At the moment encrypted backups are performed as follows:
- a symmetric key is acquired from the crypto manager, generating one if needed
- a cipher output stream is created using the symmetric key
- a ZIP stream is created, wrapping the cipher stream
- the files to be backed up are added to the ZIP stream
Backups with HMAC signature are performed as follows:
- A mac key is acquired from the crypto manager, generating one and adding it to admin data if needed
- Backup data is hashed with the mac key
- The mac key ID is stored in the .info file, it is used to retrieve the mac key from crypto manager at the time of restoring
There are a couple of issues with these approaches:
- the same symmetric key is used for all backups, as well as for other purposes such as DB and changelog encryption, although typically DB and backup encryption are not used simultaneously.
- the keys are stored separately from the data, which may provide a bit more security, but makes the backups less portable since they are effectively "locked" to their deployment
- the symmetric key encrypts the entire DB content which could be very large and potentially exceed the usage limitations of the key if a transformation like AES/GCM is used for which there is a 64GB limit. (This problem will be fixed with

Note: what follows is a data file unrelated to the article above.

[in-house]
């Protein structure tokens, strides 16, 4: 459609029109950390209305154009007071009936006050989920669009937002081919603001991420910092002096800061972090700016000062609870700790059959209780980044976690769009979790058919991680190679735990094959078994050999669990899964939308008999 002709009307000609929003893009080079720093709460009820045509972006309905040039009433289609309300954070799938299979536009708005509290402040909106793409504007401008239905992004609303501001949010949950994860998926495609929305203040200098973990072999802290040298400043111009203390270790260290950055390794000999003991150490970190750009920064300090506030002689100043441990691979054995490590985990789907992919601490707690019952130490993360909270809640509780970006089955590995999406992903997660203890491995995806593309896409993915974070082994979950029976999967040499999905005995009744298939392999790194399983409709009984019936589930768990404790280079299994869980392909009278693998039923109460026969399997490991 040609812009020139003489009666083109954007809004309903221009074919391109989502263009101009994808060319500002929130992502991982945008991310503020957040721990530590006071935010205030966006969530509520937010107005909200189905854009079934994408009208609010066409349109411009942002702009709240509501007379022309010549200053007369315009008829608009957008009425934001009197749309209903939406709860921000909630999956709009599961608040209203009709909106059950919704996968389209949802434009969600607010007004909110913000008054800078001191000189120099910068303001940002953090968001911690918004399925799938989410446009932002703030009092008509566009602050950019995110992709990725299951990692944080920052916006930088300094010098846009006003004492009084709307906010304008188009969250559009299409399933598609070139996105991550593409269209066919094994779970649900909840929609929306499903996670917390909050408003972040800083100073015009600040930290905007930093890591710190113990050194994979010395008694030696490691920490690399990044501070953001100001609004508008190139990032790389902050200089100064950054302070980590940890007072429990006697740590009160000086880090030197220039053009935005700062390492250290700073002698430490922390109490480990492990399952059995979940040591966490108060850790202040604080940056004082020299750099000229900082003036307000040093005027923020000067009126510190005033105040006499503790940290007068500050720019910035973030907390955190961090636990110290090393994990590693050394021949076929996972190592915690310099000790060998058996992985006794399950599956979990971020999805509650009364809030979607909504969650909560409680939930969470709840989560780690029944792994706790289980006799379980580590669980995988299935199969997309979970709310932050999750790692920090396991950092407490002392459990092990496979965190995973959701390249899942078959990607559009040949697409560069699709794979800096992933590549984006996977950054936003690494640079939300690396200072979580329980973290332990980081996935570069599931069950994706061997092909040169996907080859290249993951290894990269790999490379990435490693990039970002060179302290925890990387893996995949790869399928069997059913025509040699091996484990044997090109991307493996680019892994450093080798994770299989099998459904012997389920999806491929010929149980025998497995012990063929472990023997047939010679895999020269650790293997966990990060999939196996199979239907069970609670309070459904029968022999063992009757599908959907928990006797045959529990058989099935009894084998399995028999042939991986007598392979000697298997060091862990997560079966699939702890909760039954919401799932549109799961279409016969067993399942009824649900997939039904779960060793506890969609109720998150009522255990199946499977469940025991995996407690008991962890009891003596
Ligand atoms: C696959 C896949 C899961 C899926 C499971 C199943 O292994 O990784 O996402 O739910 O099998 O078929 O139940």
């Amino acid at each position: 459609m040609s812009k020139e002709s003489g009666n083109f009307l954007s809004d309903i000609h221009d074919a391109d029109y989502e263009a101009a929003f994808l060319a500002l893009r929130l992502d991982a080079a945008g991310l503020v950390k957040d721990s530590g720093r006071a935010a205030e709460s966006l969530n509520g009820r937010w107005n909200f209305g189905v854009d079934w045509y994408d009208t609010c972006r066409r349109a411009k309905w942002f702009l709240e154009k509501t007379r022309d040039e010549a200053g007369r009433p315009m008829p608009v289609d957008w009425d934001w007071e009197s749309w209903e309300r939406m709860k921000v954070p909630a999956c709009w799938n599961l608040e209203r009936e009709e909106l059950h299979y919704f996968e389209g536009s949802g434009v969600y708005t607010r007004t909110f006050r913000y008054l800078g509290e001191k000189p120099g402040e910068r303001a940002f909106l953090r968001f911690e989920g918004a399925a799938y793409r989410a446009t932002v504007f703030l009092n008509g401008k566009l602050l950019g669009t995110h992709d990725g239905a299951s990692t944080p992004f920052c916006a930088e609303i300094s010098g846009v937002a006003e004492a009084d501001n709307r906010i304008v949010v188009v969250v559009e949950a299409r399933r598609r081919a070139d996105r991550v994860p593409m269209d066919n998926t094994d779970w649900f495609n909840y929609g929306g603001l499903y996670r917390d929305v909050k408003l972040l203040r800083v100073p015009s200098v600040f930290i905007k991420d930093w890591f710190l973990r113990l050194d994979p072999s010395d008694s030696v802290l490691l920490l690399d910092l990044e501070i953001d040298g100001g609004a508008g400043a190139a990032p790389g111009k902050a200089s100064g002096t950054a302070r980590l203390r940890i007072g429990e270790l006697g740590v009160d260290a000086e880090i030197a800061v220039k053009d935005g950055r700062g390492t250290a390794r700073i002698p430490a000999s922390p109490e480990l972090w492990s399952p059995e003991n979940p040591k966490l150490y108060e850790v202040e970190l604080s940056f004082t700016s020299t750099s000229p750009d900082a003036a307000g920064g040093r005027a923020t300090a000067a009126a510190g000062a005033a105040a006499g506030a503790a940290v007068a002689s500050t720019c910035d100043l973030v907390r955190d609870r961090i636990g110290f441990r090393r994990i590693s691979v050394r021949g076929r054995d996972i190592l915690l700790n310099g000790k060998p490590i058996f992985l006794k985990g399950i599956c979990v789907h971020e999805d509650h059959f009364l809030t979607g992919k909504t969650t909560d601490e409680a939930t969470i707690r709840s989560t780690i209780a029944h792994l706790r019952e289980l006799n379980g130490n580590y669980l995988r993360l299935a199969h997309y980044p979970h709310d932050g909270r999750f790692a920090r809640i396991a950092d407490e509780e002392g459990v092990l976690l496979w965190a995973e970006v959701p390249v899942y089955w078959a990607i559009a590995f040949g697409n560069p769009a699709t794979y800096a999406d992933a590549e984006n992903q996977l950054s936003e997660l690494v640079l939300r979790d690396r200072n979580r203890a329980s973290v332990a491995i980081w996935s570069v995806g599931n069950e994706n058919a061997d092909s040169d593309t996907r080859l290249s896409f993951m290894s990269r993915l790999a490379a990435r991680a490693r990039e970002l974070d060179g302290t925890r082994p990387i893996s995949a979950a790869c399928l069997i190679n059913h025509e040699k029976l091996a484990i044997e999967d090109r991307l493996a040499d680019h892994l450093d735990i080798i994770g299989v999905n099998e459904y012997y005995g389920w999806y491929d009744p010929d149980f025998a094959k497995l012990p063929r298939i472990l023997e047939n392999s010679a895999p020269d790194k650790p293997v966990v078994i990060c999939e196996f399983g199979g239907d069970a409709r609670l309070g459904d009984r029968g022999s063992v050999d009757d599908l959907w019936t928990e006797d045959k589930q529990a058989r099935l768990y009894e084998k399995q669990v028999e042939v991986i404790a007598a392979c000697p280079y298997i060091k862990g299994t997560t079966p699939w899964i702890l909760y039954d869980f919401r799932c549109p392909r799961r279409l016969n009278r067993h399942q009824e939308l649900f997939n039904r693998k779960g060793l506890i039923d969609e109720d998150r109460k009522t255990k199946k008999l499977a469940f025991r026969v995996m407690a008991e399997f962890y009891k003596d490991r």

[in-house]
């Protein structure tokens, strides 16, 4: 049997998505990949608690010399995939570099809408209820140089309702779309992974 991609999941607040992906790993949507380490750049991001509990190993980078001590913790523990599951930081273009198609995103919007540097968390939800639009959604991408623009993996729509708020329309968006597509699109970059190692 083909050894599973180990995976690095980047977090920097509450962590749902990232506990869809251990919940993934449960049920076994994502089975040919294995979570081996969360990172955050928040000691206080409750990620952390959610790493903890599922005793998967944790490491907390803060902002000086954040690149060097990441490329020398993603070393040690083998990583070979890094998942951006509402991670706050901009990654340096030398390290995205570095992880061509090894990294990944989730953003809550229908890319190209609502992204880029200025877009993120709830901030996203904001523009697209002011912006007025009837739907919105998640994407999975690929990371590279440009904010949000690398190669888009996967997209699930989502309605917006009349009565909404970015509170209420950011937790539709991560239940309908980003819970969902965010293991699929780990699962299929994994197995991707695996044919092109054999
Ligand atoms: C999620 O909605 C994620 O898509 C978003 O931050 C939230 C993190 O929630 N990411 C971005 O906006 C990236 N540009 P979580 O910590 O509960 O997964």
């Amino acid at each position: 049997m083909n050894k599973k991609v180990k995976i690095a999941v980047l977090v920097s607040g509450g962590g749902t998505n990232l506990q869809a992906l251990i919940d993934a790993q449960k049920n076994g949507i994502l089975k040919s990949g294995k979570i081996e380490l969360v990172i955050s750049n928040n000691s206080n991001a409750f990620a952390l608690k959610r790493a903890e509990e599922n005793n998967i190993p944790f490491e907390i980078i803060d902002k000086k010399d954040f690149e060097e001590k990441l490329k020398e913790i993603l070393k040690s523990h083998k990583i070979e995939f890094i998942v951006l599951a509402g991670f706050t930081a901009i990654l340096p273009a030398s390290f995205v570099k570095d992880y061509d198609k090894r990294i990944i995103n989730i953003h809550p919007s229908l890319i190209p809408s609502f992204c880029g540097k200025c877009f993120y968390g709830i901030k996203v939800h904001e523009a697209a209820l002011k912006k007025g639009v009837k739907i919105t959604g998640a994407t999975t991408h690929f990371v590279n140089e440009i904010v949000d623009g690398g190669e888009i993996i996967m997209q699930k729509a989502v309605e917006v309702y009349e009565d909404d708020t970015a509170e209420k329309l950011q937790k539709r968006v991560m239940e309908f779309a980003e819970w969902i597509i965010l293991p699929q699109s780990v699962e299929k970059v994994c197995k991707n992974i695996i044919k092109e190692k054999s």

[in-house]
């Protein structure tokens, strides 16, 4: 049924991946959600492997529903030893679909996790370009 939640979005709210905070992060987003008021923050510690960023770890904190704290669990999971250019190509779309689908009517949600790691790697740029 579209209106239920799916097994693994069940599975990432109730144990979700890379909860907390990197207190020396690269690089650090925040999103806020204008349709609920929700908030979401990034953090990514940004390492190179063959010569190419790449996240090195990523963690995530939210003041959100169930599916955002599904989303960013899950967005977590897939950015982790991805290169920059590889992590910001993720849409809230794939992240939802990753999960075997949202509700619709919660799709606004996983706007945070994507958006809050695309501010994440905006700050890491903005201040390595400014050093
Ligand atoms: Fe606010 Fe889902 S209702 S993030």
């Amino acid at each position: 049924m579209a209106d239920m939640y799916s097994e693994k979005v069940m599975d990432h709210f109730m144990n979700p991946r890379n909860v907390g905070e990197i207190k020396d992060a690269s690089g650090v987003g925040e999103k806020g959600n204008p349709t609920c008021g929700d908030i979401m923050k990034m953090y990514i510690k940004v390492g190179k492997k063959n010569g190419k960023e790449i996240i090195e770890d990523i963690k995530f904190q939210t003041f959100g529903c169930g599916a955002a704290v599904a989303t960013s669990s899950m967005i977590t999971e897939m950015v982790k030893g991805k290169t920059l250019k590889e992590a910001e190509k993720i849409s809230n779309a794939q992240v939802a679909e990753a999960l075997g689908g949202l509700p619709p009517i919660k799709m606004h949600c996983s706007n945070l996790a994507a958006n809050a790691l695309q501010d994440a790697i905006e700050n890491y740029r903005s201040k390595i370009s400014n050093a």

This issue may be closed once:
- the backup mechanism generates new keys for each backup file using a key derivation algorithm that takes a nonce and the master private key and then stores the nonce in the backup file. The HMAC key and encryption key should be different. To restore the backup the restore tool simply needs access to the master private key to obtain the key.
- we ensure that backups do not use AES/GCM and instead use AES/CBC, which is what we were using in 6.5 and earlier, because this cipher mode has a recommended 2^48 messages usage limit (~ 4 PiB). If users want integrity protection then they can hash/sign the backup. (This is optional because backup files will be small after